I leave your highness :-Grandam, I will pray

(If ever I remember to be holy,)

For your fair safety; so I kiss your hand.

Eli. Farewell, my gentle cousin.

K. John.

Coz, farewell.


Eli. Come hither, little kinsman; hark, a word.

[She takes ARTHUR aside.

K. John. Come hither, Hubert. O my gentle Hubert,
We owe thee much; within this wall of flesh
There is a soul, counts thee her creditor,

And with advantage means to pay thy love:
And, my good friend, thy voluntary oath
Lives in this bosom, dearly cherished.
Give me thy hand. I had a thing to say,-
But I will fit it with some better time.
By heaven, Hubert, I am almost asham'd
To say what good respect I have of thee.

Hub. I am much bounden to your majesty.

K. John. Good friend, thou hast no cause to say so yet: But thou shalt have: and creep time ne'er so slow,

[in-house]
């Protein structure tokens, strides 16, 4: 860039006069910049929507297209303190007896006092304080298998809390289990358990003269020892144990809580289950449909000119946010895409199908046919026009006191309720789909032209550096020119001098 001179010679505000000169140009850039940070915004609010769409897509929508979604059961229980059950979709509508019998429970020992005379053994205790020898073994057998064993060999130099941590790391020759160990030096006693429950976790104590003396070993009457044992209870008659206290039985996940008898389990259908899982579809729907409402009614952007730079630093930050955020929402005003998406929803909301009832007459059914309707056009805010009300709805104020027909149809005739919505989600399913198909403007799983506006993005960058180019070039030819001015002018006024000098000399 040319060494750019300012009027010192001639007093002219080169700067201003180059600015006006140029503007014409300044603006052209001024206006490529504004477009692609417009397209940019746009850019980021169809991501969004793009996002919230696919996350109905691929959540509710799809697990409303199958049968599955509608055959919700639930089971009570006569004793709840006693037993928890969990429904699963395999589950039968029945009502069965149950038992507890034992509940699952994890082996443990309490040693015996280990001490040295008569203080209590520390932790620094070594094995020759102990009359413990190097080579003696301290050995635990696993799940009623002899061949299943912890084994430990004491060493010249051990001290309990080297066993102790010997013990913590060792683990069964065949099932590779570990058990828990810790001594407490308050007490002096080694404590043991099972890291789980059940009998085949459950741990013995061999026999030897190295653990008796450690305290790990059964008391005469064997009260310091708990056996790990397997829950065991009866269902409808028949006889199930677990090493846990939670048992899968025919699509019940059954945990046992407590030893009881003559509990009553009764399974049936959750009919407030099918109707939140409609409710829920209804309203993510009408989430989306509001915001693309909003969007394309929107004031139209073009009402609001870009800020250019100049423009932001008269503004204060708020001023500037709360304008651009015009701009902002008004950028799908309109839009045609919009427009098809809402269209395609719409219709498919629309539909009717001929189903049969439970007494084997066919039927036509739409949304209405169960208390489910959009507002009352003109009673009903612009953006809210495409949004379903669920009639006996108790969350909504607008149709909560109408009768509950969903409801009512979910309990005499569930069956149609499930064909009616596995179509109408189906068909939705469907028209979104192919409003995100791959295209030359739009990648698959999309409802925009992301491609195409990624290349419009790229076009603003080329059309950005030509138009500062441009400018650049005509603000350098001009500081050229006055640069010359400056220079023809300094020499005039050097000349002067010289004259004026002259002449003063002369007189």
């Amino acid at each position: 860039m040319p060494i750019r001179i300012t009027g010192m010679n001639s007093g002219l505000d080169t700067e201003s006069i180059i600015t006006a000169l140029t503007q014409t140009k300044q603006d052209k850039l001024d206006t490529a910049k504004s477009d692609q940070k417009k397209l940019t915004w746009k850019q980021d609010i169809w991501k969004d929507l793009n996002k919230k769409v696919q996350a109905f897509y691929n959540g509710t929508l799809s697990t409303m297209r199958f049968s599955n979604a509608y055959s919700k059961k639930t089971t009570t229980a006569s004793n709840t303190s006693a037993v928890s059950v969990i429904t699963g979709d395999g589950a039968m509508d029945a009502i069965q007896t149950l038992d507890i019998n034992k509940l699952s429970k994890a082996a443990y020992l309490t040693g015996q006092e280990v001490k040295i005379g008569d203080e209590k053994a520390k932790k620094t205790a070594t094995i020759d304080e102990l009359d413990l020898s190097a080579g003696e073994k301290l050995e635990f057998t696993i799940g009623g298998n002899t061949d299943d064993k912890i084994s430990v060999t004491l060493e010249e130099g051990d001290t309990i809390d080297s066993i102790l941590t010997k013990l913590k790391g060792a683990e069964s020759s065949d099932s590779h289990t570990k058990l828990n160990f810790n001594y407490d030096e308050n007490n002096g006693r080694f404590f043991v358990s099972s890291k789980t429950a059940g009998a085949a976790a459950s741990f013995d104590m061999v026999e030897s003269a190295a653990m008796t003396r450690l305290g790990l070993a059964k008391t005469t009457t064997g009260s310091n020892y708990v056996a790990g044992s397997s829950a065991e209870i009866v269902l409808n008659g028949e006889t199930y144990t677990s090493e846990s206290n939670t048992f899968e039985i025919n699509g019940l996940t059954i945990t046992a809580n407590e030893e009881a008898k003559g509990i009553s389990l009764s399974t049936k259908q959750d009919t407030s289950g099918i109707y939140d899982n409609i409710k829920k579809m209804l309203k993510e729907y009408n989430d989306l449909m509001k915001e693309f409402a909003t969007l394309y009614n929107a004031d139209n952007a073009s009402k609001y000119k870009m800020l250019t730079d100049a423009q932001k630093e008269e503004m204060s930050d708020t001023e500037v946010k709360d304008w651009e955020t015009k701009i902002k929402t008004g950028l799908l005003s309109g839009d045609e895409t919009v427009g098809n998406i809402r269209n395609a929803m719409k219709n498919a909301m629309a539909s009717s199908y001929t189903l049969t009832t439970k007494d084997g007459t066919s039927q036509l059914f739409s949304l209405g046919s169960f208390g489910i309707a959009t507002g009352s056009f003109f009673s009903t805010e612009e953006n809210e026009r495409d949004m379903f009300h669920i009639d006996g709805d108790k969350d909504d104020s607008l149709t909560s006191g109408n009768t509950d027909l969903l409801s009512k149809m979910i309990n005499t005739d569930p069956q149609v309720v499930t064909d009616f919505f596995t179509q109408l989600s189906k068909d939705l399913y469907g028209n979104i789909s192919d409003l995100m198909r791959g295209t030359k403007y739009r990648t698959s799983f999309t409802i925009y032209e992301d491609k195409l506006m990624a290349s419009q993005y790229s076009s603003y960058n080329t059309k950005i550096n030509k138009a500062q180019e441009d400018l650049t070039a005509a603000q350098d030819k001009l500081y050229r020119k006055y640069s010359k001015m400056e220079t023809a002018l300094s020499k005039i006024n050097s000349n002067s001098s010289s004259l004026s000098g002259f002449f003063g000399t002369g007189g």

Yet it shall come, for me to do thee good.

I had a thing to say,-But let it go:

The sun is in the heaven, and the proud day,
Attended with the pleasures of the world,
Is all too wanton, and too full of gawds,
To give me audience :-If the midnight bell
Did with his iron tongue and brazen mouth,
Sound one unto the drowsy race of night;
If this same were a church-yard where we stand,
And thou possessed with a thousand wrongs;
Or if that surly spirit, melancholy,

Had bak'd thy blood, and made it heavy, thick;
(Which, else, runs tickling up and down the veins,
Making that idiot, laughter, keep men's eyes,
And strain their cheeks to idle merriment,
A passion hateful to my purposes ;)

Or if that thou could'st see me without eyes,
Hear me without thine ears, and make reply
Without a tongue, using conceit alone,